Artificial intelligence-generated art is all the rage right now, in the sense that it is both quite popular on the Internet and prompting some artists into actual rage. Can AI art actually be as good as art created by real humans? Does it have merit as its own subgenre? Will that art replace the work of real artists, or stand in for those artists when they’ve stopped making art? These questions are perhaps beyond the scope of this humble newswire, but let us turn to one of those actual, human artists for their opinion.
Fall Out Boy’s Patrick Stump has encountered ChatGPT lyrics meant to mimic his own songs, and his reaction was, “Those are the worst lyrics I’ve ever read,” he tells U.K. outlet The Independent. “I think it’s very much in the realm of possibility that AI starts writing songs, that the songs start being good, whatever. The thing I wonder, in that Dr. Malcolm [from Jurassic Park] way—‘You ask what you could do, you never ask if you should’ —is why? Art is about expression so if you’re consuming art that has no expression behind it, what’s the point?”
“I understand it from a capitalistic perspective,” he goes on. “I’m saying as a consumer, as somebody experiencing art.” He points to the example of Chris Ofili’s 1996 painting The Holy Virgin Mary, “which incorporated one of the Virgin Mary’s breasts rendered in elephant dung,” per The Independent.
“There was this big controversy in New York about it but the artist was from somewhere in Africa [British artist Ofili is of Nigerian descent] where that specific material meant something specific,” Stump explains. “It didn’t mean the same thing to us that it meant to him. So, the context was all of the art. If an AI did that, there’s no story behind it. You have no connection with the AI.” The singer muses, “I probably won’t get to score movies for very long because they’ll have technology that does that, but at the end of the day I would hope there’s still art that people are making because that’s the point. That’s the stuff we shouldn’t be automating.”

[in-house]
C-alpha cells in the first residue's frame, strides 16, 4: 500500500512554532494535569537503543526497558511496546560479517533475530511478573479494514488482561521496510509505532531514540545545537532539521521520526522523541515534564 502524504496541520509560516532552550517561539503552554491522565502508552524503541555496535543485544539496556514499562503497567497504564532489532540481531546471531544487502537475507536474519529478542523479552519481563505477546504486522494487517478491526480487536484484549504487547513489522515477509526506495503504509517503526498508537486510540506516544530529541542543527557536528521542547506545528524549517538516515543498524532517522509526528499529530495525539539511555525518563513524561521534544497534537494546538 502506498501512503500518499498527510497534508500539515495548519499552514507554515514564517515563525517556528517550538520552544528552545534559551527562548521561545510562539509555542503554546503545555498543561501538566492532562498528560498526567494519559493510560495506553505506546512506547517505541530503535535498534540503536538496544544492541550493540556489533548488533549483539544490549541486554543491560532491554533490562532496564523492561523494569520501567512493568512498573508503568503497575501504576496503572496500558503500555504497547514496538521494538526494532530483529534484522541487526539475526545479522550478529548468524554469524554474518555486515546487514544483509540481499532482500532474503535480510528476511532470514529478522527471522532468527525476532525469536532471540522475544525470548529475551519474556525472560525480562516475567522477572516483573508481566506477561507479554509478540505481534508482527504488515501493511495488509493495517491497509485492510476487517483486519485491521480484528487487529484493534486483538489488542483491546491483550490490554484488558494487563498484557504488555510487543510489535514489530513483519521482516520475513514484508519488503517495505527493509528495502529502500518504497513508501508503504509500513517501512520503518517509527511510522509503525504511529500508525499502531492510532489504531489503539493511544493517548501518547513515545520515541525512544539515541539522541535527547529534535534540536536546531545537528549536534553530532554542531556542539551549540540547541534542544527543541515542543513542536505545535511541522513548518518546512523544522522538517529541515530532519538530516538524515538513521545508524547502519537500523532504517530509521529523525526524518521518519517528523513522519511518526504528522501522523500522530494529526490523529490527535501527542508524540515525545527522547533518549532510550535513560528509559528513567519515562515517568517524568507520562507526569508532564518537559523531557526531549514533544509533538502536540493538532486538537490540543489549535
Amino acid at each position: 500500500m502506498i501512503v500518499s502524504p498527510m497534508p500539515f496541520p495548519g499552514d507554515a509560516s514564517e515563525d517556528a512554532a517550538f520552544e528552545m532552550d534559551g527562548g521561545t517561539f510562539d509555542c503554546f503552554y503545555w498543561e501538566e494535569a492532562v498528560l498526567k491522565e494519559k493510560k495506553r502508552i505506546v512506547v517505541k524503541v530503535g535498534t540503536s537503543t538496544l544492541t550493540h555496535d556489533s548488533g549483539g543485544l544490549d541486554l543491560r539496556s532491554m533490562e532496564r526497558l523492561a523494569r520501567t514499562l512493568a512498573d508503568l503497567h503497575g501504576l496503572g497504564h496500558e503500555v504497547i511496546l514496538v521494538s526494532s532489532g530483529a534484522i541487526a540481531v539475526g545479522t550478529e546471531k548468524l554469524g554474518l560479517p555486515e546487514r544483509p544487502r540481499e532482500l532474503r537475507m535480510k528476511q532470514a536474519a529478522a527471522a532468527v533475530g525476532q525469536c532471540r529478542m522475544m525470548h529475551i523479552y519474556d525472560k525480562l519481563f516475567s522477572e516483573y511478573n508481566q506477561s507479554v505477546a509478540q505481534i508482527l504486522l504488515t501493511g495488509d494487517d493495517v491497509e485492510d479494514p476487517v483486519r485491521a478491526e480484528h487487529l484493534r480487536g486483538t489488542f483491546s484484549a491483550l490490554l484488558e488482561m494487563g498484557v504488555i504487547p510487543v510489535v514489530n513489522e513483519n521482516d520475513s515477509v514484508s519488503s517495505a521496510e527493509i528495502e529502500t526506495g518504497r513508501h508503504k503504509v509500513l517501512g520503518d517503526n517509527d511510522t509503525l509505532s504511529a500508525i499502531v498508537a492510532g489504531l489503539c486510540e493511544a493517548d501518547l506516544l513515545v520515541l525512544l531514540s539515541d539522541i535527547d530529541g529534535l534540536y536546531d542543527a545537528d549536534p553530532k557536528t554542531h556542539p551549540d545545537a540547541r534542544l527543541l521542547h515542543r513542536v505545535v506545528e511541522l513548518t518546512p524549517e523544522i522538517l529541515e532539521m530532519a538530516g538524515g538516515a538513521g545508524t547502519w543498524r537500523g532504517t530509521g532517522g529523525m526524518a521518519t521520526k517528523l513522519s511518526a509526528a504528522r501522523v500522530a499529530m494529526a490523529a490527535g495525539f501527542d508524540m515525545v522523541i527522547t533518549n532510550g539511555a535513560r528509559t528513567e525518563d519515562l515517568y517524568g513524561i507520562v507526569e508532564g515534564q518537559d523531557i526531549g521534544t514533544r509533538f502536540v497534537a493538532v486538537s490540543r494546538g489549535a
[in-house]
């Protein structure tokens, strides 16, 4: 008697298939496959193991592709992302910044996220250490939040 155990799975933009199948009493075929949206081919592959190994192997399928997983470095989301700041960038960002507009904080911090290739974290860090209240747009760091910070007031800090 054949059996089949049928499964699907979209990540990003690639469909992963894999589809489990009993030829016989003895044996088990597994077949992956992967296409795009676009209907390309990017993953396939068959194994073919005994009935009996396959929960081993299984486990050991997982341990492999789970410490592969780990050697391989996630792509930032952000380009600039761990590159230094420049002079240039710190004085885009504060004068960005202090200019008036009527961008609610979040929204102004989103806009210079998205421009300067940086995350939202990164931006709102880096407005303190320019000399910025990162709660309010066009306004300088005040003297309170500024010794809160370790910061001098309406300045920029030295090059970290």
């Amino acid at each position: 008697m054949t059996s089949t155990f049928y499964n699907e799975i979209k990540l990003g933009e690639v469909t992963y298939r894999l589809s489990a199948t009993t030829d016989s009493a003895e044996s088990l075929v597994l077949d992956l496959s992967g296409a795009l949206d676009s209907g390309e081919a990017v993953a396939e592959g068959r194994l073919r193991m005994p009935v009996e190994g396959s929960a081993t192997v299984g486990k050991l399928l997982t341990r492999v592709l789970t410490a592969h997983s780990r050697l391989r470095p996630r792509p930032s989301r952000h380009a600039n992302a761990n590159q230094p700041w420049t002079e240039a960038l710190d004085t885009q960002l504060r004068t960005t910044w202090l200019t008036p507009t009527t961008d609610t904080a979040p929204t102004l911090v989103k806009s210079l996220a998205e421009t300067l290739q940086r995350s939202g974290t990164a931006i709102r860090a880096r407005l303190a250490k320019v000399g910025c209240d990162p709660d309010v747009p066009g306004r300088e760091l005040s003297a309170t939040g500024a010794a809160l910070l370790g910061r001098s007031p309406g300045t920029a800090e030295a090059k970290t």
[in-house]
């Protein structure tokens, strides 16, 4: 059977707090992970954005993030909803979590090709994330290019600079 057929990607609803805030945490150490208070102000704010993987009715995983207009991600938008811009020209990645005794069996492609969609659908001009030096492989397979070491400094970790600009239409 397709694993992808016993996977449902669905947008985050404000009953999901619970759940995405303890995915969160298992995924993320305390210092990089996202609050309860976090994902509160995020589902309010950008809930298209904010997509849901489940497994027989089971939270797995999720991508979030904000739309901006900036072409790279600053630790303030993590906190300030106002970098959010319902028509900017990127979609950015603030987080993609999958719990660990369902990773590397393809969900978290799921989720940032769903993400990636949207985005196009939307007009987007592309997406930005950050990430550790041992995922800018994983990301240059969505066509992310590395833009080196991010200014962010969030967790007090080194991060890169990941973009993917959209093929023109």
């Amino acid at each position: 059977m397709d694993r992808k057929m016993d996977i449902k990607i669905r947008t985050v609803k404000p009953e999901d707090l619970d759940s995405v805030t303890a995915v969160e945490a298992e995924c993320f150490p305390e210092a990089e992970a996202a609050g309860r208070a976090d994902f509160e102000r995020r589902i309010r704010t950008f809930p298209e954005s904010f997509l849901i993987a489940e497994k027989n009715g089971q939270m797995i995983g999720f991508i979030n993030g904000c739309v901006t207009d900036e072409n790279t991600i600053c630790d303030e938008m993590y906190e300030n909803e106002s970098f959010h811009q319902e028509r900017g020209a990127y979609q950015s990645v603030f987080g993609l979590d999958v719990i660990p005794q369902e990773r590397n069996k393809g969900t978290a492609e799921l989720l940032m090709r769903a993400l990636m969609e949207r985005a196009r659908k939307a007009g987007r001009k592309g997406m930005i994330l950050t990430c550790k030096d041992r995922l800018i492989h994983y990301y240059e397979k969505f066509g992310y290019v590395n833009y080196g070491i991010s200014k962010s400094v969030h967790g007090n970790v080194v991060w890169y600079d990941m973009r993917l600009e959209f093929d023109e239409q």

Stump is not the only musician to take a stand against AI songwriting. In January, Nick Cave was also confronted by an AI “version” of a song in his style, and his response was that “this song is bullshit, a grotesque mockery of what it is to be human, and, well, I don’t much like it.” More recently, Cave told The New Yorker that his issue wasn’t with artificial intelligence itself. “It is more a kind of sad, disappointed feeling that there are smart people out there that actually think the artistic act is so mundane that it can be replicated by a machine. I find that insulting,” he explains.
Creative impulses, Cave argues, “can’t be replicated by a machine.” Like Stump, he concedes that AI might someday make a “better” song than a human, but it still won’t be art. “Ultimately, it has no limitations, so therefore can’t inhabit the true transcendent artistic experience. It has nothing to transcend!” he says. “It feels like such a mockery of what it is to be human. A.I. may very well save the world, but it can’t save our souls. That’s what true art is for. That’s the difference. So, I don’t know, in my humble opinion ChatGPT should just fuck off and leave songwriting alone.”